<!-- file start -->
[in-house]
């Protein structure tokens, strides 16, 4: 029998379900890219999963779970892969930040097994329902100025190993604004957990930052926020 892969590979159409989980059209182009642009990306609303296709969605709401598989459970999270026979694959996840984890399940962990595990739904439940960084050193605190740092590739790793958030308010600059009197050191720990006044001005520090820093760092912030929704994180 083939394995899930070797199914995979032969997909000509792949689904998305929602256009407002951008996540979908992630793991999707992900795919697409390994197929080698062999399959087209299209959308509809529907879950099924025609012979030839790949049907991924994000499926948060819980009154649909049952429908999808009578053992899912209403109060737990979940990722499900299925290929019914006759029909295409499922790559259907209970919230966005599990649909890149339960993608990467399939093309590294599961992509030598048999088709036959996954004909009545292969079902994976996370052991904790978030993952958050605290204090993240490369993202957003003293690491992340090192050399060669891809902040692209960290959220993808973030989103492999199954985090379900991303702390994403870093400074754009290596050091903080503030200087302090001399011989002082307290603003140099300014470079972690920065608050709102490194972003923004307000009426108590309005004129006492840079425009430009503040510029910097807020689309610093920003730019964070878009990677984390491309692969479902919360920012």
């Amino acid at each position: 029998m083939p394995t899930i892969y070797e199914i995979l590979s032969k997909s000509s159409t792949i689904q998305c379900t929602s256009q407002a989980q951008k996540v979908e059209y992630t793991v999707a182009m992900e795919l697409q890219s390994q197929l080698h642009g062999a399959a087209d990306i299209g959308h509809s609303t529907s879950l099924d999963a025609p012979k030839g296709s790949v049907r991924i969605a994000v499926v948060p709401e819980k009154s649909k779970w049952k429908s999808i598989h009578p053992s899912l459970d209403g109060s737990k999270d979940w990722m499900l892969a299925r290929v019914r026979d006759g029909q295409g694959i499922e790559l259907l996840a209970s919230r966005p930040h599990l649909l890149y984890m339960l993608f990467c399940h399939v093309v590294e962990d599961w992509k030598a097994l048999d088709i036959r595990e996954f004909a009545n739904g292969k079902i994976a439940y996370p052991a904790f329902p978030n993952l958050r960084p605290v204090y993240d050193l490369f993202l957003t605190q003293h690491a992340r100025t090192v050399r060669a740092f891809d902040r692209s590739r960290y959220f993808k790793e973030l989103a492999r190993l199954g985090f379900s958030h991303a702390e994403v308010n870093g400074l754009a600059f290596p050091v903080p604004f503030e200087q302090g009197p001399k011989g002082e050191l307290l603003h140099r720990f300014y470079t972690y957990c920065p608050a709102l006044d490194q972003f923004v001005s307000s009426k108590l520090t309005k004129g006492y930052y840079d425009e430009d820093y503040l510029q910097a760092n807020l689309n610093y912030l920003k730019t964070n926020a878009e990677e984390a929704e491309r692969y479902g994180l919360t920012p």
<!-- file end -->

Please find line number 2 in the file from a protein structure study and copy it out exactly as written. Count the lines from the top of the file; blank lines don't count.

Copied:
């Protein structure tokens, strides 16, 4: 029998379900890219999963779970892969930040097994329902100025190993604004957990930052926020 892969590979159409989980059209182009642009990306609303296709969605709401598989459970999270026979694959996840984890399940962990595990739904439940960084050193605190740092590739790793958030308010600059009197050191720990006044001005520090820093760092912030929704994180 083939394995899930070797199914995979032969997909000509792949689904998305929602256009407002951008996540979908992630793991999707992900795919697409390994197929080698062999399959087209299209959308509809529907879950099924025609012979030839790949049907991924994000499926948060819980009154649909049952429908999808009578053992899912209403109060737990979940990722499900299925290929019914006759029909295409499922790559259907209970919230966005599990649909890149339960993608990467399939093309590294599961992509030598048999088709036959996954004909009545292969079902994976996370052991904790978030993952958050605290204090993240490369993202957003003293690491992340090192050399060669891809902040692209960290959220993808973030989103492999199954985090379900991303702390994403870093400074754009290596050091903080503030200087302090001399011989002082307290603003140099300014470079972690920065608050709102490194972003923004307000009426108590309005004129006492840079425009430009503040510029910097807020689309610093920003730019964070878009990677984390491309692969479902919360920012």